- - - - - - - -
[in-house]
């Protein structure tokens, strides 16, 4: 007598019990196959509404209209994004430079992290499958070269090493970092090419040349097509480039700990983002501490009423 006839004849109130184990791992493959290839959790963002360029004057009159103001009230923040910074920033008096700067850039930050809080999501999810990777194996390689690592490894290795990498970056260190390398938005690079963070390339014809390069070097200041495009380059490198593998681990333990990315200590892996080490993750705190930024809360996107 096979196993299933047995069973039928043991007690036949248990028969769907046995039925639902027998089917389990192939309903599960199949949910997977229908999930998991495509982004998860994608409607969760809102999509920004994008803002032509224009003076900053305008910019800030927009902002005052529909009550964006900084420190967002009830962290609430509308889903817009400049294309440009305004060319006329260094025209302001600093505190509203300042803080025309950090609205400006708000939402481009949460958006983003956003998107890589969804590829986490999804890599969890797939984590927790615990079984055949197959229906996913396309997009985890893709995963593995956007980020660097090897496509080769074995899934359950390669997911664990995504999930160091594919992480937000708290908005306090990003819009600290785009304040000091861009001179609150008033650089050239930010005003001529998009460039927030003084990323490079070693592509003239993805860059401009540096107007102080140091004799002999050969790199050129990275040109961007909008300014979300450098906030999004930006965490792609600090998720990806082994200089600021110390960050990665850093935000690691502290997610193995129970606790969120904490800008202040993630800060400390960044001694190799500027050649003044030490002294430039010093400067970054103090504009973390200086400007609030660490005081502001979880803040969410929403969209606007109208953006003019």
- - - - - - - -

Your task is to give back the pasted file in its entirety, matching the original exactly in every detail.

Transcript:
[in-house]
């Protein structure tokens, strides 16, 4: 007598019990196959509404209209994004430079992290499958070269090493970092090419040349097509480039700990983002501490009423 006839004849109130184990791992493959290839959790963002360029004057009159103001009230923040910074920033008096700067850039930050809080999501999810990777194996390689690592490894290795990498970056260190390398938005690079963070390339014809390069070097200041495009380059490198593998681990333990990315200590892996080490993750705190930024809360996107 096979196993299933047995069973039928043991007690036949248990028969769907046995039925639902027998089917389990192939309903599960199949949910997977229908999930998991495509982004998860994608409607969760809102999509920004994008803002032509224009003076900053305008910019800030927009902002005052529909009550964006900084420190967002009830962290609430509308889903817009400049294309440009305004060319006329260094025209302001600093505190509203300042803080025309950090609205400006708000939402481009949460958006983003956003998107890589969804590829986490999804890599969890797939984590927790615990079984055949197959229906996913396309997009985890893709995963593995956007980020660097090897496509080769074995899934359950390669997911664990995504999930160091594919992480937000708290908005306090990003819009600290785009304040000091861009001179609150008033650089050239930010005003001529998009460039927030003084990323490079070693592509003239993805860059401009540096107007102080140091004799002999050969790199050129990275040109961007909008300014979300450098906030999004930006965490792609600090998720990806082994200089600021110390960050990665850093935000690691502290997610193995129970606790969120904490800008202040993630800060400390960044001694190799500027050649003044030490002294430039010093400067970054103090504009973390200086400007609030660490005081502001979880803040969410929403969209606007109208953006003019």